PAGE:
It shouldn’t come as any surprise that Robert’s Rules says when something’s official, it needs to be official. Which means, the tellers report—we’re talking about the on-paper vote count—can’t just exist on the back of a spare copy of the agenda because you couldn’t find anything else to write on.

The tellers report is . . . (drumroll) . . . an official, organized report that goes in the minutes. I’ve talked in recent posts about how to count ballots. Today, I’m going to help you with how to collect that information and place it in a formal report that you can share with the members.

Step 1: Determine the number of votes cast.

Step 2: Identify any illegal votes.

Step 3: Count the ballots marked for each candidate or position.

Step 4: Fill out the tellers report.

There are four categories of information on a tellers report:

  • number of votes cast
  • number of votes necessary for election
  • number of votes received by each candidate or position
  • number of illegal votes and the reason(s) they are illegal

And, before we go any further, here’s some clarification: The number of votes necessary for election is more than half of the votes cast for a specific candidate or position (unless your bylaws say otherwise, of course).

So, let’s say you just held an election for president and vice-president, with both offices listed on the same ballot. Here’s what your tellers report should look like:

President
Number of votes cast 50
Necessary for election (majority) 26
Perfect Patty 30
Loser Larry 3
Mediocre Matt 15
Illegal Votes
Wanda Wannabe (disqualified and ineligible) 2
Two ballots folded together for Mediocre Matt 1

 

Vice-President
Number of votes cast 56
Necessary for election (majority) 29
Sam Second String 14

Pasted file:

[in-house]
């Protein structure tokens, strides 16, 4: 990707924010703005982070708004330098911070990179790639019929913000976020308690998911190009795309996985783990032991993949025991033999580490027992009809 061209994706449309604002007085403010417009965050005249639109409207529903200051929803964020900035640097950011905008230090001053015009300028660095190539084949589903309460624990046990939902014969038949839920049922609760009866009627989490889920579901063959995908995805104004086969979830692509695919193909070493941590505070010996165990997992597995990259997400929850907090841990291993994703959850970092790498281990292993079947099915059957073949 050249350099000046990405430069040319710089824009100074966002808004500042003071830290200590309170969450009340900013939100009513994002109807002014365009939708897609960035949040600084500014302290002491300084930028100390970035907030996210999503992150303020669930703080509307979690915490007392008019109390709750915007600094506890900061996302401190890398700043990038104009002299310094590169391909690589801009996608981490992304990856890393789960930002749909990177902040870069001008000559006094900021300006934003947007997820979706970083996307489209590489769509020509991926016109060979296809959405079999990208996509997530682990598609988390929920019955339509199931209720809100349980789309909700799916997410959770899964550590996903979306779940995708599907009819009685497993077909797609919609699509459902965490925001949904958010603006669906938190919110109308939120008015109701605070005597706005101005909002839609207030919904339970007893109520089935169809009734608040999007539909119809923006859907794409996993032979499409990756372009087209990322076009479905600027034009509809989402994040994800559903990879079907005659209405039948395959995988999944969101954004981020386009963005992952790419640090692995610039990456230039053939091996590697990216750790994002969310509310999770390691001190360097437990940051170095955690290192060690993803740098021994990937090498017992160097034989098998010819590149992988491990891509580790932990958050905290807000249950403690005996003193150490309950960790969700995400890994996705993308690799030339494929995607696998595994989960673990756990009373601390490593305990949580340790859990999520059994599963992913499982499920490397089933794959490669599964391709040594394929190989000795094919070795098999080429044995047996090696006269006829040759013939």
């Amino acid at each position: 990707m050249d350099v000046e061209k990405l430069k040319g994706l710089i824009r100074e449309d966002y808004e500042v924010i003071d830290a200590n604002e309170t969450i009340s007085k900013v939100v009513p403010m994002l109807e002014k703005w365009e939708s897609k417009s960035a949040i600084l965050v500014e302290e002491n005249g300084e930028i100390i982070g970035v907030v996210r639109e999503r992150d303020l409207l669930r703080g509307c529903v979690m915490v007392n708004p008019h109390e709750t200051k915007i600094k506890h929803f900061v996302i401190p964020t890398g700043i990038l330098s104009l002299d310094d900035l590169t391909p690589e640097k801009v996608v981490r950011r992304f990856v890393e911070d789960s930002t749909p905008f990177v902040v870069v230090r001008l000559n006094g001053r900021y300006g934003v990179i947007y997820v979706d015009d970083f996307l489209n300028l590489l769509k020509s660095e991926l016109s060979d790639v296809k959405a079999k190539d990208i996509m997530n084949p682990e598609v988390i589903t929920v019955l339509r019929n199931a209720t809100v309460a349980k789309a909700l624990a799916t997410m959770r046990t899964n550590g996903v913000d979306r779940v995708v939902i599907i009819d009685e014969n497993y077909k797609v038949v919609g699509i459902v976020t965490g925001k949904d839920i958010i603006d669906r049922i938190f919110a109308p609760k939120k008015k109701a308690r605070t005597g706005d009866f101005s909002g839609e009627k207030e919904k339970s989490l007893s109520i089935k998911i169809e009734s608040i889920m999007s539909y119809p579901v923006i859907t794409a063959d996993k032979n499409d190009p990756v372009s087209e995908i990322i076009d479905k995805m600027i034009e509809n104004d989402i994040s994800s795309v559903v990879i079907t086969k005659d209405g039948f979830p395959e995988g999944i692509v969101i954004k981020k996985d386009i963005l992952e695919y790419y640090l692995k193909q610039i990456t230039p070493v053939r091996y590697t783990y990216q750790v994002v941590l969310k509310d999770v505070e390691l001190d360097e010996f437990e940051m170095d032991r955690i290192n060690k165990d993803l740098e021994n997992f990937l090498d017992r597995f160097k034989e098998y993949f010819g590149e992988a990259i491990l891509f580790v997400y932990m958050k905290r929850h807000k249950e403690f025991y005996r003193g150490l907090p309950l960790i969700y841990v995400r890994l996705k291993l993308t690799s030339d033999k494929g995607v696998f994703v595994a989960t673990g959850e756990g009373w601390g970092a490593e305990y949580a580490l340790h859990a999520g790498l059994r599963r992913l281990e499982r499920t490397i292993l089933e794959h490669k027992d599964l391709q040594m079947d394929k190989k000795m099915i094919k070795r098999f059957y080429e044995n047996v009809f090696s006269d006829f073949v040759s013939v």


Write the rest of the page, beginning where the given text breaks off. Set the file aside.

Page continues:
Chad Champion 33
Greta Good Sport 6
Illegal Votes
Illegible write-in votes 3

 

Two things to note here: The number of votes cast is specific to a candidate or position. Just because members vote for several offices on one ballot doesn’t mean that the number of votes cast is the same for each office. Members might vote for vice-president but not president.

And, the report shouldn’t include the number of members eligible to vote or the number of members abstaining.

Step 5: Give the report to the chairman.

One final word. Tellers don’t announce who won. The chairman does.

I get that you’re excited about the utter greatness of your tellers report, but don’t go running into the meeting room and spill the beans about who won. In parliamentary procedure, the announcement, like everything, is a specific process.

  • You tell the chairman that you’re ready to read the report.
  • On her cue, you read the report out loud to the group and then hand the report to the chairman. (Remember, the report doesn’t say who won. It just says the number of votes for each candidate.)
  • The chairman will then re-read the report out loud and end it by declaring the winner for each office.

 

Why You Should Hire a Professional Parliamentarian for Your Annual Meeting – Part 2Last week’s post was intended to make you think. . . . Think about getting professional help from a Robert’s Rules of Order guru instead of winging it. Think about securing the real deal to run (or help you run) the dreaded annual meeting. Think about hiring someone who can make you look good and save you a ton of time. Here are three more relevant issues as you consider consulting with a professional parliamentarian.

A Professional Parliamentarian Can Keep You Out of Trouble.

Like I stated in my second point last week, professional parliamentarians have participated in more meetings than most people will ever attend—or ever want to attend—in a lifetime. We can look at an agenda and tell you where the trouble spots will be. We know where elections can tend to go awry, and we know what problems bylaw amendments can cause.

Odds are, we’ve experienced whatever your trouble is multiple times before. A professional can help you anticipate mess and hopefully avoid it.

A Professional Parliamentarian Can Be a Resource for Members.

Every organization has a few (sometimes vocal) members with extra questions and strong opinions. These people should not be allowed to “run the show,” but neither should they be marginalized. Finding that balance can often be a full-time job for the officers and board. Also, it’s wearisome.

Professional parliamentarians definitely have an advantage on this one. We’re hired as neutral experts on the rules, and we don’t have any personal history with the highly opinionated question-askers in your group. In fact, we’ll be happy to take the non-fun job of listening to them and answering their questions. You’d be surprised how far this effort will go in helping them feel heard and guiding them as to the right time, place, and way to state their opinions. Trust me—having a professional parliamentarian play that role can save you a lot of headaches.